13 realities of the Fourth Amendment

In what is quite possibly the most (only?) useful post ever written in the legal blogosphere, John Wesley Hall, author of a massive treatise of 4th Amendment Law, gives us a preview of the next edition with 13 “realities” of the 4th Amendment obvious to him after reading a shit-ton (that’s a legal term) of cases. Don’t be fooled. This is essentially a primer for 4th Amendment law. He’s giving away the outline here. Read it and memorize it and then come to the same conclusion that he does:

13. If you find you don’t completely understand the Fourth Amendment, you’re not alone because hardly anybody does any more. To me, much of the Fourth Amendment has turned into a Rorschach test that means different things to different people, all depending on how they want it to come out. How did just 54 words generate untolled [sic] millions of words in cases, treatises, and law review articles? The U.S. Supreme Court alone has decided about 250 Fourth Amendment cases.

I could’ve told you that, but it would have involved less information and more internet jokes. So, you’re welcome.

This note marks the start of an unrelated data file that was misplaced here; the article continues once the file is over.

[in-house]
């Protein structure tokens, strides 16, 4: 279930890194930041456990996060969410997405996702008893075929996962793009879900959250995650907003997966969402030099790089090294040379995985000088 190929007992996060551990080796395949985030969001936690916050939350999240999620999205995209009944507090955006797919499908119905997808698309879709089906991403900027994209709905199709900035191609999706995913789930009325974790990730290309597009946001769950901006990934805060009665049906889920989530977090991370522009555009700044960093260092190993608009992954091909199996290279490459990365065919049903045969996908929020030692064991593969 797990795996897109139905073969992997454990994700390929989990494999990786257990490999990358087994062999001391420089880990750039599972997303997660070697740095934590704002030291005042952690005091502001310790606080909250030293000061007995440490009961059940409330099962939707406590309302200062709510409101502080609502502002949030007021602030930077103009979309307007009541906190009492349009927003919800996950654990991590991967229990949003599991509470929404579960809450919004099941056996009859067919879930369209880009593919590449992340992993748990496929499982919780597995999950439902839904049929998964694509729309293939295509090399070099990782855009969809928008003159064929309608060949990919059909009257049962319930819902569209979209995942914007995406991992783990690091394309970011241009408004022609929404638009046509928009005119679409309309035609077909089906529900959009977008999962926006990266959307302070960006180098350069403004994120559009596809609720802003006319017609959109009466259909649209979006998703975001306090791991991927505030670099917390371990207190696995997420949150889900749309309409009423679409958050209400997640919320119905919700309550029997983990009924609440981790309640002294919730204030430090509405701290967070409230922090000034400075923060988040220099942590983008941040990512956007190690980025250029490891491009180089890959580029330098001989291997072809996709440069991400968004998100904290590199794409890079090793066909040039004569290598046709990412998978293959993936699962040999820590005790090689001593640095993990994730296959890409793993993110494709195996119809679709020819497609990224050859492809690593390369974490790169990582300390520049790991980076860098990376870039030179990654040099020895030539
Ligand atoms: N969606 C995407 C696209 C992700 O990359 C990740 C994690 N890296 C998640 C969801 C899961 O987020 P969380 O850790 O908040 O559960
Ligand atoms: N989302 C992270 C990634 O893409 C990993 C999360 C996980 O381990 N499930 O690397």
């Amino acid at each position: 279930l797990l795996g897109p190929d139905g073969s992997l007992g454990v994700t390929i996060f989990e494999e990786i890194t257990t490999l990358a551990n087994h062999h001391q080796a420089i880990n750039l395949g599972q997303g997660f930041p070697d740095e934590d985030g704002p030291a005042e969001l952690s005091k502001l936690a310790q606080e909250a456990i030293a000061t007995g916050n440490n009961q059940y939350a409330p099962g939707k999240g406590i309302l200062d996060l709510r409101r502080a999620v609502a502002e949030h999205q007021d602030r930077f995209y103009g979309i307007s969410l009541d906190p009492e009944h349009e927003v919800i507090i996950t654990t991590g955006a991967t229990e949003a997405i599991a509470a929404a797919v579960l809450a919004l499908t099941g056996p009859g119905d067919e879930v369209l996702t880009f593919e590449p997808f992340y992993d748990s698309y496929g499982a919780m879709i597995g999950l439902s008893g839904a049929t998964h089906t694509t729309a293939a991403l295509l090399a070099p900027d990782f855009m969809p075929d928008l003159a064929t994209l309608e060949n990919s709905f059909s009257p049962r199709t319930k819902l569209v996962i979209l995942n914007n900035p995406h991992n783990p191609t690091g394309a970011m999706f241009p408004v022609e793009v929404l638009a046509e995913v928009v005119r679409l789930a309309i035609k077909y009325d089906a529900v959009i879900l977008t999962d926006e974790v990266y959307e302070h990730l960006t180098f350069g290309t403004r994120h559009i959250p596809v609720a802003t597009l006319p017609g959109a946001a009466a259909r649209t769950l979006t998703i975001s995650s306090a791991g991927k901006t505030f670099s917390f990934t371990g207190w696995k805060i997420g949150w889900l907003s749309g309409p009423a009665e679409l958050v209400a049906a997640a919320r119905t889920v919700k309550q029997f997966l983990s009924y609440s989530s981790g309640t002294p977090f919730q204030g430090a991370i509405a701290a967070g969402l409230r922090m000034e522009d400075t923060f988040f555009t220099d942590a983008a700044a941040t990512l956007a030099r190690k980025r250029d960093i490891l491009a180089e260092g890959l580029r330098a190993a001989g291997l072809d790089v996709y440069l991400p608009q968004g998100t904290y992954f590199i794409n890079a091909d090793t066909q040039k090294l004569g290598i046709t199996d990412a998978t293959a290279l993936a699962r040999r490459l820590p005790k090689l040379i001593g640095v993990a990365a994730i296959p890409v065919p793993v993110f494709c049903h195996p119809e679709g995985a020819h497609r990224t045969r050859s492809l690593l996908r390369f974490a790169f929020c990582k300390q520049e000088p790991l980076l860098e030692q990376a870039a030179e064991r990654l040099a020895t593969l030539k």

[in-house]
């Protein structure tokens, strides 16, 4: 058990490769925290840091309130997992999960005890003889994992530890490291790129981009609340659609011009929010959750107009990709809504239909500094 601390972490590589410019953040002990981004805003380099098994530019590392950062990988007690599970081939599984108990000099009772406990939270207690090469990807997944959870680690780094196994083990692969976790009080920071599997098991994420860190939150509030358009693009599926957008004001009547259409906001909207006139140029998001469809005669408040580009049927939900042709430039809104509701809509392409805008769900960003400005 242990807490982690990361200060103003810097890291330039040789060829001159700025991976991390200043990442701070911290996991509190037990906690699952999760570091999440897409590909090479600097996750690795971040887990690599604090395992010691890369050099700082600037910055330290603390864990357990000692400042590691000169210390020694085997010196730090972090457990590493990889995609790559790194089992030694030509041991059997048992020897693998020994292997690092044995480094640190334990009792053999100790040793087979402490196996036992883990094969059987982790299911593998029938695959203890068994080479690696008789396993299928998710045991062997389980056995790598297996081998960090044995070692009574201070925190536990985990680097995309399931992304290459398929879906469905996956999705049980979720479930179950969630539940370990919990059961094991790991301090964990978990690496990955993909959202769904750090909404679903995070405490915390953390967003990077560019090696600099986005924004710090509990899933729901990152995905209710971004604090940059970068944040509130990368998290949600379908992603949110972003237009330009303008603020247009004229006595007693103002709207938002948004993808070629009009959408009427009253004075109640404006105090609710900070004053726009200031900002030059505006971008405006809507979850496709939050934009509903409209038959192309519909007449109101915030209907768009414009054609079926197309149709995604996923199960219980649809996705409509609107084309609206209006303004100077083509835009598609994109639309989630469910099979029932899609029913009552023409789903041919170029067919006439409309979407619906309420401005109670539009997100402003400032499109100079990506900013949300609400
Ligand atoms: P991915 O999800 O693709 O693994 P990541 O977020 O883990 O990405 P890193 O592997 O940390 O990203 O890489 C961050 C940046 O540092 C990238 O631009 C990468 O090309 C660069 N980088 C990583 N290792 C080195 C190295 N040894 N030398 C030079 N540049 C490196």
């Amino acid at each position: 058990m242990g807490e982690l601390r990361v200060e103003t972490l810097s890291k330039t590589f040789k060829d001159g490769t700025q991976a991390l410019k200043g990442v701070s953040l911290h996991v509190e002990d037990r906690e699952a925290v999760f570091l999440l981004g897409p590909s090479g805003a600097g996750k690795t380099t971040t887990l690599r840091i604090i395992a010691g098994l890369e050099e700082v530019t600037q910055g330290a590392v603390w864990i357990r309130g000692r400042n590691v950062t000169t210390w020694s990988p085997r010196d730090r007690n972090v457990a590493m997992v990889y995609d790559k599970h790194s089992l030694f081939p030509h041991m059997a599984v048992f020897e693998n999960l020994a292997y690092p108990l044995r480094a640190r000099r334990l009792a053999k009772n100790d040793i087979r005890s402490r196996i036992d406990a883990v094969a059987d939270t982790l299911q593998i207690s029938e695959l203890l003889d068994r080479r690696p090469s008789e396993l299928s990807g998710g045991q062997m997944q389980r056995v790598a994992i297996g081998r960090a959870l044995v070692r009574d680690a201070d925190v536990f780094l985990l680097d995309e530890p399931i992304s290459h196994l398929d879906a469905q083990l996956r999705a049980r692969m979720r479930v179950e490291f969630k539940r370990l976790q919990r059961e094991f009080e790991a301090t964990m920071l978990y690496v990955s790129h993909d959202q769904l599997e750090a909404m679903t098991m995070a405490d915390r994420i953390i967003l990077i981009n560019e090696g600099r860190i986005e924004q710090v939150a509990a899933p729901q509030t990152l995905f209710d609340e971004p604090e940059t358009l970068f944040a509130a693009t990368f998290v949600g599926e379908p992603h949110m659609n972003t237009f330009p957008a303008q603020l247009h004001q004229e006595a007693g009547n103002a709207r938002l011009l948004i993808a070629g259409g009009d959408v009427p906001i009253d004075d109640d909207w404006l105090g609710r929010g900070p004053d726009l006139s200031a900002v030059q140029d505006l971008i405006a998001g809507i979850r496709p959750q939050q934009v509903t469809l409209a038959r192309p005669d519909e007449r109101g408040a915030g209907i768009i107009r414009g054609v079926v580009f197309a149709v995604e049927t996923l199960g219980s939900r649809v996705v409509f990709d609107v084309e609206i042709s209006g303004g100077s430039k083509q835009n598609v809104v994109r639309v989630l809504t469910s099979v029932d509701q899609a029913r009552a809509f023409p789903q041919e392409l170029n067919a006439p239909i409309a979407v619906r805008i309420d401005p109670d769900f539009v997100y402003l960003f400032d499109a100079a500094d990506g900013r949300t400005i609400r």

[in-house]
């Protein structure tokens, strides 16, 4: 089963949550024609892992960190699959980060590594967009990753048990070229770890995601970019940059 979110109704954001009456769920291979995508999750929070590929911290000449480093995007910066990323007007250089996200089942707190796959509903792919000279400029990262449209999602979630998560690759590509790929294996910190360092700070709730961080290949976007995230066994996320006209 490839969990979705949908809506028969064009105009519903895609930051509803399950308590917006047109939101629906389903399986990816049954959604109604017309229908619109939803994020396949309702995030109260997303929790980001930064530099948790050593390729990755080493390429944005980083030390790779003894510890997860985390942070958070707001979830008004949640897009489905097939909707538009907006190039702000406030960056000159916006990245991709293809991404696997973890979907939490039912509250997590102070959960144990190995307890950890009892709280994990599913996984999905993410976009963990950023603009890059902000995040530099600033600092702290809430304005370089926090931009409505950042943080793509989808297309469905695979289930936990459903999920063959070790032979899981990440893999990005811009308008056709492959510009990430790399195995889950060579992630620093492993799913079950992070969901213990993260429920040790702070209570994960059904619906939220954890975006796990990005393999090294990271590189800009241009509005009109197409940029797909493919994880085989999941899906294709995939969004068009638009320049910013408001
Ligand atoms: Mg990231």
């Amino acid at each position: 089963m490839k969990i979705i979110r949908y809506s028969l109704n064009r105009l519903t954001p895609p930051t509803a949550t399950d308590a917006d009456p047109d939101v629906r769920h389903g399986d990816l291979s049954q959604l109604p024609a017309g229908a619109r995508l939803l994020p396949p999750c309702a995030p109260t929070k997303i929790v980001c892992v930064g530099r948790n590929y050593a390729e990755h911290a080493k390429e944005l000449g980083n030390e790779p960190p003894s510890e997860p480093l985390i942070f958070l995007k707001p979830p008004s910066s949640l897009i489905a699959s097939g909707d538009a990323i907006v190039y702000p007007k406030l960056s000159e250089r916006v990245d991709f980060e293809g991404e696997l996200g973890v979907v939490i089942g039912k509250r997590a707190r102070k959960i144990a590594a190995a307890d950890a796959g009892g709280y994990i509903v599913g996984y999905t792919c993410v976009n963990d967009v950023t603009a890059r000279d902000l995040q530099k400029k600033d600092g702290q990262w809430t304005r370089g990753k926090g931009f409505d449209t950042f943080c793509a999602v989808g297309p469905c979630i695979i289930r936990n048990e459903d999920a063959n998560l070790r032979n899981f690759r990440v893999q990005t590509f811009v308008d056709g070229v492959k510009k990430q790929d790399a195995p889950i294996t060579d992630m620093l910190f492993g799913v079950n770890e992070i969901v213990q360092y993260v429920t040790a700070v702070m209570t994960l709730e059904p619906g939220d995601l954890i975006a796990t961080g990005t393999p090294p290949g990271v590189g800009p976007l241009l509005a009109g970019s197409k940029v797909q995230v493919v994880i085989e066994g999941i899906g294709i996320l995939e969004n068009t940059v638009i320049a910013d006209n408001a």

4 thoughts on “13 realities of the Fourth Amendment

    1. Gideon Post author

      No. It means there’s no stopping the number of words that have to be written in an attempt to unravel the increasingly confusing jurisprudence that purports to deconstruct and comprehend the Fourth Amendment. There is no tolling the explication and interpretation. Untolled.

      Reply
        1. Gideon Post author

          By attributing it to the attrition that is necessarily a by-product of the abutment and juxtaposition of the competing interests (thought clearly not an issue of subordination) of justice and liberty, absolving one of the moral imperative and instead converting it into a legal curiosity.

          Reply

Leave a Reply